Natural Hazards

, Volume 53, Issue 3, pp 605–629 | Cite as

New Urbanist developments in flood-prone areas: safe development, or safe development paradox?

ORIGINAL PAPER

Abstract

Government policies intended to reduce flood losses can increase the potential for catastrophe by stimulating development inside the floodplain, a phenomenon referred to as the “safe development paradox.” New Urbanist design has the potential to both exacerbate and alleviate flood risks. Because they are built at relatively high densities, New Urbanist developments can exacerbate risk by placing more people and property in harm’s way. Conversely, New Urbanist design features theoretically better enable designers of New Urbanist developments to avoid floodplain portions of project sites than designers of conventional subdivisions. Using a sample of New Urbanist developments in the US that contain floodplain portions within their boundaries, this paper focuses on whether and why these developments locate built structures inside the floodplain. The authors find that roughly 30% of the developments locate structures inside the floodplain, and that the odds of locating structures inside the floodplain increase with the proportion of the project site located inside the floodplain and decrease with the presence of government policies that prohibit residential development in the floodplain. The authors also identify confusion among government planners regarding the distinction between pre and postconstruction floodplain boundaries. A subset of New Urbanist developments is found to have built structures located outside the postconstruction floodplain boundary, but inside the preconstruction floodplain boundary. This finding is cited as an example of the “safe development paradox” in action. The authors recommend changes in New Urbanist design codes and local government floodplain management to increasingly direct new development away from the floodplain.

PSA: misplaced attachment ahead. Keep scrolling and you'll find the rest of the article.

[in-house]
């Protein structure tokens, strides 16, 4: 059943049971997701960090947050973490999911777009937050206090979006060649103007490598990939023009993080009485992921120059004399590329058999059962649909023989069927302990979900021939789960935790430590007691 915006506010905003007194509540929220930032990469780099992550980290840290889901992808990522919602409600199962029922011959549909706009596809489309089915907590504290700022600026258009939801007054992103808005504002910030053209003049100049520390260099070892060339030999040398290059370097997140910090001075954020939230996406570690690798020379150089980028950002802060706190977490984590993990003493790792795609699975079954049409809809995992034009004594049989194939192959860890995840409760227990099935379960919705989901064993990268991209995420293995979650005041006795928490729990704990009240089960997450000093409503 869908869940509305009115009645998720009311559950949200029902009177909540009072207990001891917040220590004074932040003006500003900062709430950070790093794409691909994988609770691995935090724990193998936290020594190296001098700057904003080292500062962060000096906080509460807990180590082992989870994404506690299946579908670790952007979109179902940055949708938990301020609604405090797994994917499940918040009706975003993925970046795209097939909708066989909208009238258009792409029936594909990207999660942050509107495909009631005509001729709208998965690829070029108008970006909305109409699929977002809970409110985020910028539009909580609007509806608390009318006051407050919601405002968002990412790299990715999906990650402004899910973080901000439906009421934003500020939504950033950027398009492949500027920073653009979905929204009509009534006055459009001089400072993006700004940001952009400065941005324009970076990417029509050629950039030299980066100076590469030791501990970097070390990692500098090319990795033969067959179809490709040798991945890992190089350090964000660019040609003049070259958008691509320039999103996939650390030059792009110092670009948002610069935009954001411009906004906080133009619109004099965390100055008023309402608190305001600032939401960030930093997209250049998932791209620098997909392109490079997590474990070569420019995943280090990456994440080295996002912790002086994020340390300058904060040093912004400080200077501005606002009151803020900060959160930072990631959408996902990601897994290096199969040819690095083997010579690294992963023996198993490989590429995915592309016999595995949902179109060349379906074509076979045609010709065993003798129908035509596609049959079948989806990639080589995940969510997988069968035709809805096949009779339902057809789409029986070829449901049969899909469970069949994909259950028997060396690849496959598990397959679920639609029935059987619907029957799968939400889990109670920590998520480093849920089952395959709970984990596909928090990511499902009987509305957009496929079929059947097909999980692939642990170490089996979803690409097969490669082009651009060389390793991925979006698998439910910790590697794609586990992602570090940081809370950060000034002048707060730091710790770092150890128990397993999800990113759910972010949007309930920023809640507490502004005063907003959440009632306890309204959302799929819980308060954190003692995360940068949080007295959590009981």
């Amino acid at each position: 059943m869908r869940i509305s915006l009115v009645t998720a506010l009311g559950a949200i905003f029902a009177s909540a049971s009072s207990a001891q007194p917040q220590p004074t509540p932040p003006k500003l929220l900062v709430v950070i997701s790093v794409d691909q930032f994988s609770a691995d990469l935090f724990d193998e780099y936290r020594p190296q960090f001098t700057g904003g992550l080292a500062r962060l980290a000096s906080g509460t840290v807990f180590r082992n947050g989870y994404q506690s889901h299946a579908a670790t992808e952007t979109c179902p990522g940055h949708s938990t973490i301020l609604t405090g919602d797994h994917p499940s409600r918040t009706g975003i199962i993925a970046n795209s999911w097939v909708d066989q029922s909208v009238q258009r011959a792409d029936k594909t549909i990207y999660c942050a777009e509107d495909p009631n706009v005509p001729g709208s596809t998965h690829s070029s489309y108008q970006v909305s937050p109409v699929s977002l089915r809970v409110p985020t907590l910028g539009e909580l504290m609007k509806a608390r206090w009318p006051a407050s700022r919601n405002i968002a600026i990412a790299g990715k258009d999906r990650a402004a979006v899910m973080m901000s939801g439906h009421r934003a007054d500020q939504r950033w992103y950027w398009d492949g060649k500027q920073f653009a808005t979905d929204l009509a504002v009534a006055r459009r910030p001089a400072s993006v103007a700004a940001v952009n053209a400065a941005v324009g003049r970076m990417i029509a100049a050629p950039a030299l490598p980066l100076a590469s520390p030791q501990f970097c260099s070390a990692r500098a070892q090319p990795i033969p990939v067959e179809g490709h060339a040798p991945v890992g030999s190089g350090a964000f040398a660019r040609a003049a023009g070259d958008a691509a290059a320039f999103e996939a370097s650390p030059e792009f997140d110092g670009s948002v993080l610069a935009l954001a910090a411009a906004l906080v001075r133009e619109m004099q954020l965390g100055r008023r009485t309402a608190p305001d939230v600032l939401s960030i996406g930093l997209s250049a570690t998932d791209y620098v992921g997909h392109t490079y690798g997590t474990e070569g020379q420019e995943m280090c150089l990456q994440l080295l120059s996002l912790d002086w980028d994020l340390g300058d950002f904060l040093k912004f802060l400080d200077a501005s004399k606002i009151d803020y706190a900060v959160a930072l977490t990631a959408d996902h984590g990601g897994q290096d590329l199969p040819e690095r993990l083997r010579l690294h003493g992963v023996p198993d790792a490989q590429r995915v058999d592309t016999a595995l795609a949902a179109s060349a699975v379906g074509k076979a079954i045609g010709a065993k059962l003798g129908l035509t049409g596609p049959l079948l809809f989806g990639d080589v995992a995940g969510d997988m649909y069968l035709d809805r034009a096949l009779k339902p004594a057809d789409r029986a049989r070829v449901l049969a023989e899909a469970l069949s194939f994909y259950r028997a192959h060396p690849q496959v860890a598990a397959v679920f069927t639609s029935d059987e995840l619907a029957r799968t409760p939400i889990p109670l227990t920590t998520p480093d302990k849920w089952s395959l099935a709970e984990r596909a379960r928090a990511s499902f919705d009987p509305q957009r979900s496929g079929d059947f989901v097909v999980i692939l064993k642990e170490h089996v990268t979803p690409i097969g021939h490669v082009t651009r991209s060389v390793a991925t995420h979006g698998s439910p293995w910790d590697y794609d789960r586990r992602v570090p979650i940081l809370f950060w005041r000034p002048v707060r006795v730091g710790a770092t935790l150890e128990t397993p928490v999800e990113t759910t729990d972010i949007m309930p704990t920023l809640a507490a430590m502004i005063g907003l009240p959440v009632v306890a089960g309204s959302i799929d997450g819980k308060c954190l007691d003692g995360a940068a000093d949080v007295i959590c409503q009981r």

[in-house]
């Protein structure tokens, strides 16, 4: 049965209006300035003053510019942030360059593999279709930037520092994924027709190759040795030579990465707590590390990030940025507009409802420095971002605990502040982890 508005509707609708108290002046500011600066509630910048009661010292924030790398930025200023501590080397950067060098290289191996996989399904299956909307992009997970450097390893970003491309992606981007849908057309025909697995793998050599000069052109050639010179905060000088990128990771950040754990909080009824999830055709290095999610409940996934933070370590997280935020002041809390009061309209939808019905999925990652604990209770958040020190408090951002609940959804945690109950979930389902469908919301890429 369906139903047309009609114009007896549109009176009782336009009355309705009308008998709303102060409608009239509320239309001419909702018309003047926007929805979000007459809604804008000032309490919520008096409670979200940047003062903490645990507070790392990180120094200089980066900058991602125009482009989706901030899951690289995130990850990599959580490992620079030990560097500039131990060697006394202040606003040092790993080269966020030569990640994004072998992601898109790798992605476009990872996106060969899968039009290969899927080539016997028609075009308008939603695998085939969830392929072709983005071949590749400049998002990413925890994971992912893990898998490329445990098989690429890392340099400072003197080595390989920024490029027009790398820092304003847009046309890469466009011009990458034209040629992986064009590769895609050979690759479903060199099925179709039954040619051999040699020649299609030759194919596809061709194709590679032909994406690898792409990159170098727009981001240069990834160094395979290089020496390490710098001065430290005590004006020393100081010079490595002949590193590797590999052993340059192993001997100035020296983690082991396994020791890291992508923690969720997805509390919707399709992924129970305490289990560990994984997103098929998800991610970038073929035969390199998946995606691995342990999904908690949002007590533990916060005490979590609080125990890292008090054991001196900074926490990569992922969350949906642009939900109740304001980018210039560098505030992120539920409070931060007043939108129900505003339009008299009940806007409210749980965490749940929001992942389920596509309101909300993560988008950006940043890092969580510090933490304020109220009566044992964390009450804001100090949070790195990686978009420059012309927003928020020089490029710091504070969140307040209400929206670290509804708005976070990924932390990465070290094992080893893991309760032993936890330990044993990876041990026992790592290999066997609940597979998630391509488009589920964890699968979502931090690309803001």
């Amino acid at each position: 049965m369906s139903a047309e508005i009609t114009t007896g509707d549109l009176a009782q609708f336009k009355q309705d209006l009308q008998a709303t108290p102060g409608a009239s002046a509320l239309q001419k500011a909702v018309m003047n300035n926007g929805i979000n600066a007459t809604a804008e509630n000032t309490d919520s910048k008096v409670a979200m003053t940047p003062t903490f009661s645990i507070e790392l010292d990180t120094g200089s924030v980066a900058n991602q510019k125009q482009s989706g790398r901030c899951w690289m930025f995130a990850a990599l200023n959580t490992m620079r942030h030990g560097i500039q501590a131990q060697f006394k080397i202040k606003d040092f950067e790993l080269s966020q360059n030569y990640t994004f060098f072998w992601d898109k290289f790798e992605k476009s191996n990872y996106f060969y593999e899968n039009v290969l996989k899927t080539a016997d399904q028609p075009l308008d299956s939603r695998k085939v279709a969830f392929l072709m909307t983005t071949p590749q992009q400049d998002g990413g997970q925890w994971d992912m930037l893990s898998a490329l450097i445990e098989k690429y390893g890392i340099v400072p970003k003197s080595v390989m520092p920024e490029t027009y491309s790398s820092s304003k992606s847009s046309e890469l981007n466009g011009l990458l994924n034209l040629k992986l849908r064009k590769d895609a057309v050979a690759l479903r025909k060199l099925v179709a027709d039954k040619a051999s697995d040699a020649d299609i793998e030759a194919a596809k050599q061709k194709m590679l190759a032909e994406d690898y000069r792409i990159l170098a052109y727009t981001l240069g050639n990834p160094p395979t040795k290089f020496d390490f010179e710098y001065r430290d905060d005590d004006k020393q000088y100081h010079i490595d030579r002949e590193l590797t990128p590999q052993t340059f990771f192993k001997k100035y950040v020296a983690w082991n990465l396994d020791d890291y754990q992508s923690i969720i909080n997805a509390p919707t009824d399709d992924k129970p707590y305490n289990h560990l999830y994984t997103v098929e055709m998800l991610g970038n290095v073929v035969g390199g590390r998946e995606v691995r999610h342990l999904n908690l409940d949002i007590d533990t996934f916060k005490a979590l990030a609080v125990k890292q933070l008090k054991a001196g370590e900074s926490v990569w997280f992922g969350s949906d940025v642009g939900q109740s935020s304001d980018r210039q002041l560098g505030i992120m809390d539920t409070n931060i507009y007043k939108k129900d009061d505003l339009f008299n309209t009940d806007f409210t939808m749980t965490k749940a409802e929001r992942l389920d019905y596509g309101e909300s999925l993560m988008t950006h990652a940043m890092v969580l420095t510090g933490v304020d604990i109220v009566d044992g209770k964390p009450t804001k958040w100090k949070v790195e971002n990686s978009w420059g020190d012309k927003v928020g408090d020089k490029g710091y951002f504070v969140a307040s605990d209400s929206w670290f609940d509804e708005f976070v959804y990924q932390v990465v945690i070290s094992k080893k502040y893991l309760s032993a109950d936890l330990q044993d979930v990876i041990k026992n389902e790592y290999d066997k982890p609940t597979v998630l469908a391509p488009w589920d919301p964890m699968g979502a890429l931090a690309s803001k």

Keywords

Flood hazards Safe development paradox New Urbanism Land use planning 

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Copyright information

© Springer Science+Business Media B.V. 2009

Authors and Affiliations

  1. 1.School of Community and Regional PlanningUniversity of British ColumbiaVancouverCanada
  2. 2.Department of City and Regional PlanningUniversity of North Carolina-Chapel HillChapel HillUSA
  3. 3.Institute for the EnvironmentUniversity of North Carolina-Chapel HillChapel HillUSA

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